The world has been facing a number of health crises in 2020, and 2021 is, unfortunately, no different.
This year, the World Health Organization is reporting new cases of the deadly Ebola virus in the Democratic Republic of Congo. What’s more, this time the epidemic is happening in a different region of the Congo—one even closer to potentially higher risk nations and areas. While the size of this outbreak pales in comparison to past Ebola outbreaks, it is still a concerning development. But what exactly is Ebola and what needs to be done to ensure the world remains safe? Let’s take a closer look.
What Is Ebola?
The Ebola virus, also known as Ebola hemorrhagic fever (or just Ebola for short) is an emerging serious, acute and contagious viral disease. It’s a rare condition, most often seen in rural parts of Central and West Africa, and can be spread from one person to another through close contact of bodily fluids, such as saliva, mucus, vomit, sweat, tears and blood. Symptoms of Ebola can be incredibly severe, include fever, weakness, muscle pain, fatigue and sore throat. Severe cases can cause uncontrollable bleeding, organ failure and even death if left untreated.
What Is Happening in the Democratic Republic of Congo?
The Democratic Republic of Congo (DRC) was the focus of the world’s attention in 2018, when the northeast region of the country made headlines with the world’s second-worst Ebola outbreak in modern times. While the outbreak was eventually brought under control—a huge success story for the country and its health workers—it was far-reaching, leading to more than 3,500 deaths.
Unfortunately, the disease appears to have returned to the Democratic Republic of Congo in 2021. As of early March 2021, the World Health Organization reported that at least 56 people have died from the virus and an additional 211 confirmed cases. The new outbreak started in the western region of the country, not far from the Kivu province, which was the site of the 2018 outbreak. This area also borders Rwanda, Uganda and South Sudan, which further raises risks of international spread.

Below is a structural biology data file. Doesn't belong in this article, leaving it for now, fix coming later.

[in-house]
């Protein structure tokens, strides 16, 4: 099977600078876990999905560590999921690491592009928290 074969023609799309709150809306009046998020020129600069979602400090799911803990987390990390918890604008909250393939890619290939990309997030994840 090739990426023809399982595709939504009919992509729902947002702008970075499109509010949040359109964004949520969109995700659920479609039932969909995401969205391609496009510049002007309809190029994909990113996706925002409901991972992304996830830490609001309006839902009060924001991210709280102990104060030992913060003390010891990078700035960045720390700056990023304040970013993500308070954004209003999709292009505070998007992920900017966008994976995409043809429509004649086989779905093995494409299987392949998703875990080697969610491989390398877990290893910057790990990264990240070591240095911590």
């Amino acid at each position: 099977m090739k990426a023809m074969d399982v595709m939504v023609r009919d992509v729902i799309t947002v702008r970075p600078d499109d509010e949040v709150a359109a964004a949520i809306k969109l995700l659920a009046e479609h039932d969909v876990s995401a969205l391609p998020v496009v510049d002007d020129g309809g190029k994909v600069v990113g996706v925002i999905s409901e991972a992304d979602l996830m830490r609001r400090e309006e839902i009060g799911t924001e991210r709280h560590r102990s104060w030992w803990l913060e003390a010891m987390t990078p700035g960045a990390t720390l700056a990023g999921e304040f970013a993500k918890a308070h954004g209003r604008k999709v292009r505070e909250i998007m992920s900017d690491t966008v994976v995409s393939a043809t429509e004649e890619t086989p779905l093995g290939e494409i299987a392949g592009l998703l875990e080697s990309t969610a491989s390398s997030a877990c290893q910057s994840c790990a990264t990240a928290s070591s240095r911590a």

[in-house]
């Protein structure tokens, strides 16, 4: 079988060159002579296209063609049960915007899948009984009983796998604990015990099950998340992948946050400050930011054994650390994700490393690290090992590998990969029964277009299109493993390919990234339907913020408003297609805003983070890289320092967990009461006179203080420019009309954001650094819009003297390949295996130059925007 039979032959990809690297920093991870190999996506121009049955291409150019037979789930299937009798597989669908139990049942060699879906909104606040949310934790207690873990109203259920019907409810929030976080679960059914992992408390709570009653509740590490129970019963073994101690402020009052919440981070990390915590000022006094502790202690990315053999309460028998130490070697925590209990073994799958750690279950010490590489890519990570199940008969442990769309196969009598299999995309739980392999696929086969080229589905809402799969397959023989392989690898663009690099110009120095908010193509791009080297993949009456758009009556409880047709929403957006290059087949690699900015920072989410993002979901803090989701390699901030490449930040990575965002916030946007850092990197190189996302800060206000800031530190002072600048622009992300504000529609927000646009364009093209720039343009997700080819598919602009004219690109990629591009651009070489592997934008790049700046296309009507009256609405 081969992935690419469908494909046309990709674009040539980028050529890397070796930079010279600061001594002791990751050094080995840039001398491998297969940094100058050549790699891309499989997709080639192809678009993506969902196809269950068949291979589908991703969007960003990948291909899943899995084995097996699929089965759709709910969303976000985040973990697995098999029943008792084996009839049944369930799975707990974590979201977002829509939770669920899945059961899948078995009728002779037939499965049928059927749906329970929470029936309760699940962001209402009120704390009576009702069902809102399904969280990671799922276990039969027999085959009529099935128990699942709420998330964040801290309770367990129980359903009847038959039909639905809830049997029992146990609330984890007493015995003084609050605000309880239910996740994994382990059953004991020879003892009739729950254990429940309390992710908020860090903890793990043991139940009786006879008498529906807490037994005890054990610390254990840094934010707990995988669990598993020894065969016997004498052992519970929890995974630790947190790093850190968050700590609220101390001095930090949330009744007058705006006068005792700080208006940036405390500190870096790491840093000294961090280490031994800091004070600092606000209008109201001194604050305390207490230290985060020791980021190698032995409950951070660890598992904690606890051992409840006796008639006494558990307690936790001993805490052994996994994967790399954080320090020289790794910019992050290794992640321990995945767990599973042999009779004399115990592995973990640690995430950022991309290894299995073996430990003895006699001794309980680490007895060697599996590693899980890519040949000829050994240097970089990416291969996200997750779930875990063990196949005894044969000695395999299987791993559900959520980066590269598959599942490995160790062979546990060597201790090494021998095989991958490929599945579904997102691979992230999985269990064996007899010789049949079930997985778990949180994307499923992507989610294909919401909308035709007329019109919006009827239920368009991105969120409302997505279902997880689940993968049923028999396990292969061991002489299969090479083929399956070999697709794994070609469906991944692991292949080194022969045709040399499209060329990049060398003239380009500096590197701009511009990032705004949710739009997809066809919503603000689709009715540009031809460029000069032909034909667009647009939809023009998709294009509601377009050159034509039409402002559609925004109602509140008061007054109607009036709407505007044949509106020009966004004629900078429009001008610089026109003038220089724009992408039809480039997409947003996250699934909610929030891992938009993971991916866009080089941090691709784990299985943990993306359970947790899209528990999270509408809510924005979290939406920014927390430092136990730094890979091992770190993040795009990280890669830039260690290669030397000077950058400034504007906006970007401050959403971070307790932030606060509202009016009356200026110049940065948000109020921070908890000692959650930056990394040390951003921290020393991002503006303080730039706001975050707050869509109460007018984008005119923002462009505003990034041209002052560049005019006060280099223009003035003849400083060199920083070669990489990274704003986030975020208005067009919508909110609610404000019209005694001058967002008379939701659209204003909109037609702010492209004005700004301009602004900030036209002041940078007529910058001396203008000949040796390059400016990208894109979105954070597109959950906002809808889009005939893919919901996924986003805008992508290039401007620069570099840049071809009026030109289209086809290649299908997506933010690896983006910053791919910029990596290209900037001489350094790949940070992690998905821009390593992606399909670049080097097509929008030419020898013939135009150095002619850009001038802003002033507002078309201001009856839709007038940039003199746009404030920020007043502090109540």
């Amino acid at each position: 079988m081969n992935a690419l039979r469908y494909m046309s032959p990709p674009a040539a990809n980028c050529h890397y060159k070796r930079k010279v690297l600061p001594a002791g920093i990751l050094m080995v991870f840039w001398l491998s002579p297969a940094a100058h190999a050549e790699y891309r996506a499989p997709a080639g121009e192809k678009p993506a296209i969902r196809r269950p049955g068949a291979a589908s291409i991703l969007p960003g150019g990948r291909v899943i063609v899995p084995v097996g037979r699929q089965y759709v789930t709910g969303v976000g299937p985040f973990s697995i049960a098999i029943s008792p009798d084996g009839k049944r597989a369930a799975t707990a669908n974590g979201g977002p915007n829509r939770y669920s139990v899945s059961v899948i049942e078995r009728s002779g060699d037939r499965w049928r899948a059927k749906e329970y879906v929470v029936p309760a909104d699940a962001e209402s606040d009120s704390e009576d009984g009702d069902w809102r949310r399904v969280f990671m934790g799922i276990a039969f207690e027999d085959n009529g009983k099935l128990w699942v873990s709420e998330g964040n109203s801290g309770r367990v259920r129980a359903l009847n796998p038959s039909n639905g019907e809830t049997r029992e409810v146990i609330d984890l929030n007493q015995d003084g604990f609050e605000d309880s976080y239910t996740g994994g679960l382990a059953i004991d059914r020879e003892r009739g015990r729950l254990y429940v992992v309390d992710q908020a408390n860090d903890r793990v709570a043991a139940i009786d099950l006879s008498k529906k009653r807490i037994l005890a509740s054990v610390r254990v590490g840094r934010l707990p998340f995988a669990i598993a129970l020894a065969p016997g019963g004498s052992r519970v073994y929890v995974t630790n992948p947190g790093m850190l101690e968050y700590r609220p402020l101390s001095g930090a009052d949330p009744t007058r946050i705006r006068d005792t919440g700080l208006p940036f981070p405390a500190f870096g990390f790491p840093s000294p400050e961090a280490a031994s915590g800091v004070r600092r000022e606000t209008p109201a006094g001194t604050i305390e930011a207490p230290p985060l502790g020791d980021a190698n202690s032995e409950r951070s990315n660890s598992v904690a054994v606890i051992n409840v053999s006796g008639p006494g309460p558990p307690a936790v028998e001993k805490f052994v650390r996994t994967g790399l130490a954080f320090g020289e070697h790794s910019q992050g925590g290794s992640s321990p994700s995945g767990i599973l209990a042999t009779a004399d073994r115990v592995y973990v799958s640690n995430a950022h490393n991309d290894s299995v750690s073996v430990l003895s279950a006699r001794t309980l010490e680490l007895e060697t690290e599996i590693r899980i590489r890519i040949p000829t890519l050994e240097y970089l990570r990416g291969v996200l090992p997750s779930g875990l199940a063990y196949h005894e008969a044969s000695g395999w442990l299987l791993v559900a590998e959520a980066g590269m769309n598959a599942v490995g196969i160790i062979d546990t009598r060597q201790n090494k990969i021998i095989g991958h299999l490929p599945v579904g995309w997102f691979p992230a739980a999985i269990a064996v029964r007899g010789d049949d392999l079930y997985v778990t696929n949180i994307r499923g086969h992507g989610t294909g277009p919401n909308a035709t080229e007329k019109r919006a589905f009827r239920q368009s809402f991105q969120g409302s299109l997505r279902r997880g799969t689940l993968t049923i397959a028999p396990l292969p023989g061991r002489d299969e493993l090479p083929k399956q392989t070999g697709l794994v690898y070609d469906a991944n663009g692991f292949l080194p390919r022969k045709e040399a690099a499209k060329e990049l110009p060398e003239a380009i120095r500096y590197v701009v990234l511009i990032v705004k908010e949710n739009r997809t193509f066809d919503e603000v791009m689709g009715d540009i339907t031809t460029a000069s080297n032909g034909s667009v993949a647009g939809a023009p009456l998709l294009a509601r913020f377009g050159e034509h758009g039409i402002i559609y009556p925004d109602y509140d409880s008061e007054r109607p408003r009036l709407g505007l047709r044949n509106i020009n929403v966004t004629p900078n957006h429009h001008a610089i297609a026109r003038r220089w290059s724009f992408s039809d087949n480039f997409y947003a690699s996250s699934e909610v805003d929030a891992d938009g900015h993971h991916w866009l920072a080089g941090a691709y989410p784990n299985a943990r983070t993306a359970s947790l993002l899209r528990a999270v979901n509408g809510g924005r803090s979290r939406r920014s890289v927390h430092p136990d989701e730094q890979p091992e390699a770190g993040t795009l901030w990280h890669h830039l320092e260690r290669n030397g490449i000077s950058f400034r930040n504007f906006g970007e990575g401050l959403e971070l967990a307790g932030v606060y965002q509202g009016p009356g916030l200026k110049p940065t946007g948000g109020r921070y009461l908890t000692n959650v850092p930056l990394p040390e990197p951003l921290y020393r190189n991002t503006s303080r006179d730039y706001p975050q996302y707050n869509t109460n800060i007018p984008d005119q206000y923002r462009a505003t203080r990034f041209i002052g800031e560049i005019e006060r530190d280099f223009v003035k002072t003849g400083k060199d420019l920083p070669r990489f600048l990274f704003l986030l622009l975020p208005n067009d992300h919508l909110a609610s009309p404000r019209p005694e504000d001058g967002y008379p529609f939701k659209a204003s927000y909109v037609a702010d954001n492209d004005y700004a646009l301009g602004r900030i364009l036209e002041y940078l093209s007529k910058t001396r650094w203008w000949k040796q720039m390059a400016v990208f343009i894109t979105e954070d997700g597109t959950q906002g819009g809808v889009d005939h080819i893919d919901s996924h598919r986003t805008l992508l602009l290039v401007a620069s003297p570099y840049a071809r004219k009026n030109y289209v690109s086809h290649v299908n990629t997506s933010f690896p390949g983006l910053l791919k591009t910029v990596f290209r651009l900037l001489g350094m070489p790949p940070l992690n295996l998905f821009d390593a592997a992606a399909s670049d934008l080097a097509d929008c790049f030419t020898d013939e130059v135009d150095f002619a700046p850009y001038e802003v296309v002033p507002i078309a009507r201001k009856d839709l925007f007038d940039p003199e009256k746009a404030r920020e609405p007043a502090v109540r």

Reasons for the New Outbreak
Health care workers in the Democratic Republic of Congo are currently working to understand why this outbreak is happening. While it is likely linked to the 2018 outbreak that afflicted Kivu, there are also other contributing factors that have likely exacerbated the situation. For example, a lack of awareness in regards to symptoms or the virus itself, coupled with poor health infrastructure in the country, may have helped fuel the spread of the disease.
Furthermore, the underlying humanitarian crisis in the region appears to be playing a role; thousands of people living in refugee camps in the region could be at increased risk for exposure to the disease. With so many people living together in close quarters and facing high rates of poverty, poor food security and other health issues, the risk of an outbreak is far from surprising.
The International Response
Although much of the attention is on the United States’ handling of the Covid-19 pandemic, the international response to the new Ebola outbreak has been swift and comprehensive. The World Health Organization, United Nations and other international partners have joined forces to provide economic assistance, medical supplies and expertise to combat the disease.
Most importantly, the international community has recognized the importance of collaboration and pooling resources to ensure that the outbreak is contained as quickly and seamlessly as possible. Nations that border the Democratic Republic of Congo have been urged to step up their health efforts, while WHO has been leading a program that uses both traditional and digital surveillance methods to determine who is at most risk.
Best Practices for Prevention and Treatment
In order to protect the public health, the World Health Organization has outlined a number of best practices for both prevention and treatment of the Ebola virus. The following lists several of their key points:
• Educate yourself and the community about the disease and potential exposures
• Avoid contact with anyone who has or is suspected of having Ebola
• Wear protective clothing and masks when coming into contact with potential patients
• Thoroughly wash your hands often, especially after coming into contact with potentially contaminated items or people
• Immediately seek medical care if you suspect any exposure
• Monitor the patient’s symptoms carefully and give timely supportive care
• Monitor blood tests regularly and start the proper treatments
• Begin contact tracing and assess possible exposures
• Administer antibiotics to treat secondary infections
• Administer antiviral medications when available
The Ebola outbreak in the Democratic Republic of Congo is unfortunately a devastating, yet expected development; the area is still plagued by poverty and poor health infrastructure, two major risk factors for disease outbreaks. However, the international community is currently stepping up its efforts to contain this new outbreak—and the best practices suggested by the World Health Organization are essential in order to prevent further transmission and save lives. While this is still a very serious situation, proactive measures have the potential to ensure the world remains safe.